If you have a friend or family member who is an artist and are looking for the perfect present for them this Christmas and holiday season, you might be having a tough time. After all, it can be hard buying for creative-minded individuals. But, I have found something that may just be exactly what you need.
If the artist you know uses people as subjects or is planning to try to start to do this, some sort of posing resource can be ideal. That’s where the books (available in both print and electronic formats) at Posemuse will do the job and more. With everything from sitting positions to poses for fight scenes, the site has a complete series of guides that can help in nearly any scenario.
No matter what type of camera you use, from the old school film units to modern digital SRLs, or disposables to your phone, there are a few things you can do that will not require doing any edits and will improve your photography.
1. Do not always center your subject
In many instances, a subject positioned slightly off-center can be more appealing. See my article on the Rule of Thirds.
2. Do not always shoot in either landscape or portrait
If you are shooting with a standard camera, the tendency might be to go with a landscape shot and rarely switch to portrait. This is the opposite for cell phones. Change things up once in a while, you will be pleasantly suprised.
3. Do not use your flash on default
When at all possible, you should avoid the flash. This is because it tends to cast hard shadows and wash out the people or objects in your photos.
Have you ever wondered how a photographer makes a scene in his or her studio that appears to include water? Sometime it might look like a pond or river of some sort. Well, there is actually a very creative DYI hack for that.
All you will need it:
- Aluminum foil
- Blue paint
Optional – A coating to put over the paint for shine
Rolls out the aluminum on the surface you need to make look like it is some form of water and them cut it to that size.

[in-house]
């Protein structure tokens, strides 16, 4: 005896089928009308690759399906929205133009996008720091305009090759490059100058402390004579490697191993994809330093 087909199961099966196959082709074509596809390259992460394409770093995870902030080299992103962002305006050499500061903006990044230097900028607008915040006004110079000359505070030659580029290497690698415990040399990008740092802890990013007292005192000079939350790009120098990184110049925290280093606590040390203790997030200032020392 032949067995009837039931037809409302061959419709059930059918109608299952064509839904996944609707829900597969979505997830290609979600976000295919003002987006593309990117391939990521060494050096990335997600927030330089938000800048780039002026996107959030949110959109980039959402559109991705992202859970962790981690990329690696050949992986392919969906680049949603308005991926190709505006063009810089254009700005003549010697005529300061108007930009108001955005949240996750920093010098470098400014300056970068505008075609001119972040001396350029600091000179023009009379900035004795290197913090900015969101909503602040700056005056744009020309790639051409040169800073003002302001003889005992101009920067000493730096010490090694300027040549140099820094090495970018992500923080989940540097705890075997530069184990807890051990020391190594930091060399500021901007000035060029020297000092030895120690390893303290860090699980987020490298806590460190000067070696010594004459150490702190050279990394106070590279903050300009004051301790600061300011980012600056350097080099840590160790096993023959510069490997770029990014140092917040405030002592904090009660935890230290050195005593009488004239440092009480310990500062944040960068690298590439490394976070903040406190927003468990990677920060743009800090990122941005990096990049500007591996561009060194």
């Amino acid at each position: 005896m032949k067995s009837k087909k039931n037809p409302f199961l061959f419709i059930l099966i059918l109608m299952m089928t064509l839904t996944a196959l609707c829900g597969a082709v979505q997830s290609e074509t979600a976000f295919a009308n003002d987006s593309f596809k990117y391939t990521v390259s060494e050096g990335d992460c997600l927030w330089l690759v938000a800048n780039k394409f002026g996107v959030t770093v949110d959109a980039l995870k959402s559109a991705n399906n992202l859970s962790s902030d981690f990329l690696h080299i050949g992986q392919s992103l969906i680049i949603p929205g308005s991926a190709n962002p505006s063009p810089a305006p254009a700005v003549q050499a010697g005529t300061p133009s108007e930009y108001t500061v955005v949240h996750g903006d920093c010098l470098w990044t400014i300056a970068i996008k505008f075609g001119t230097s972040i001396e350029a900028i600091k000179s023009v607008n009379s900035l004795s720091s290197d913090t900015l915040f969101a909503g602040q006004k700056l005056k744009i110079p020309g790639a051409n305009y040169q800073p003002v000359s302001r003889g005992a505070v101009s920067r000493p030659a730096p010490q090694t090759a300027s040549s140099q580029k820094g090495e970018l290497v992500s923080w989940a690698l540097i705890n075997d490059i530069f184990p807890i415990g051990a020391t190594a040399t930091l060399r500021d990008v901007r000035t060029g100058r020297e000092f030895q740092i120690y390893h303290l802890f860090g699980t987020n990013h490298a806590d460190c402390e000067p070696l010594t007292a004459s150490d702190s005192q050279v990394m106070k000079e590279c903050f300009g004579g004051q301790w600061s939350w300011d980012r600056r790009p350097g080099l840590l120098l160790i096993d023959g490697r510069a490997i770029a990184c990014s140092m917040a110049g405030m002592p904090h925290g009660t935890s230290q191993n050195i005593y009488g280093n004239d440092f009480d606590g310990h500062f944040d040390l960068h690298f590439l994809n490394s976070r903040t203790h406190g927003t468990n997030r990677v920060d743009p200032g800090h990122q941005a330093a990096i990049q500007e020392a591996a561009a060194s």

Put it down on a surface suitable to use for painting.
Paint a light coating of blue paint over it not worrying if you don’t cover it completely. In fact, small areas of uncover space may be helpful for your scene.
Wait until it dries.
Step 5 (Optional step)
Either add a layer of clear coating over it for glossy feel.
When completed you can put this in your scene and using the right settings and lighting, it will look like water.
A few months back a family friend introduced us to the concept of dictionary print photos. If you don’t know what I mean, just do a Google search and be prepared to enjoy what you find.
Basically, it’s when a photo is printed onto a dictionary page which allows for the picture to show through the words. The first time I saw one it was of my home city Pittsburgh, PA and made me want to try my hand at it.
After some experimentation and finding the right tools, I am now selling custom dictionary prints through my creative arts business.
Check out the site for details.
If you take a lot of photos on your phone and want to keep them safe from copyright thieves but still post them on social media, I have a solution for you that will do exactly that.
A noticeable and professional watermark is the way to go. Now, you are probably wondering why you can’t just look up any old watermarking app for the need instead of reading the rest of this post. Here’s why – most apps for this purpose just don’t fit the job.
Most apps meant to do this either offer the ability to use text as a watermark or allow you to use a free design template. What’s wrong with this? You don’t have the chance to upload and use your own logo if you already have one.
The only one I’ve found that allows for this is called “Multi Layer” and best of all it’s free.
Here’s the icon from the Google Play store to make sure you get the right app.
If you read this blog often, you have surely come across several of my posts talking about the importance of posing your model as a photographer or artist. But, perhaps it is also important to factor in the value of posing skills and technique from the model’s perspective.
While any artist or photographer can benefit from a posing guide, models can benefit just as much from such publications. This is especially true when it comes to either a new model or a model working with a new artist.
A great series of guides is the one by author Justin R Matrin on the website www.posemuse.com. You can get his work on Amazon also.
While the works tend to focus on drawing, they can easily be applied to any type of art and I suggest you check them out if you are on either side of the camera or canvas.
I came across the work of this stop-action artist on Youtube and really liked his work. As such, I figured I’d share it with my readers. This kid has a lot of talent and unless you work with this type of stuff yourself you probably don’t have any idea how much work goes into even the shortest video material.
Here’s one of my favorites and a link to his channel.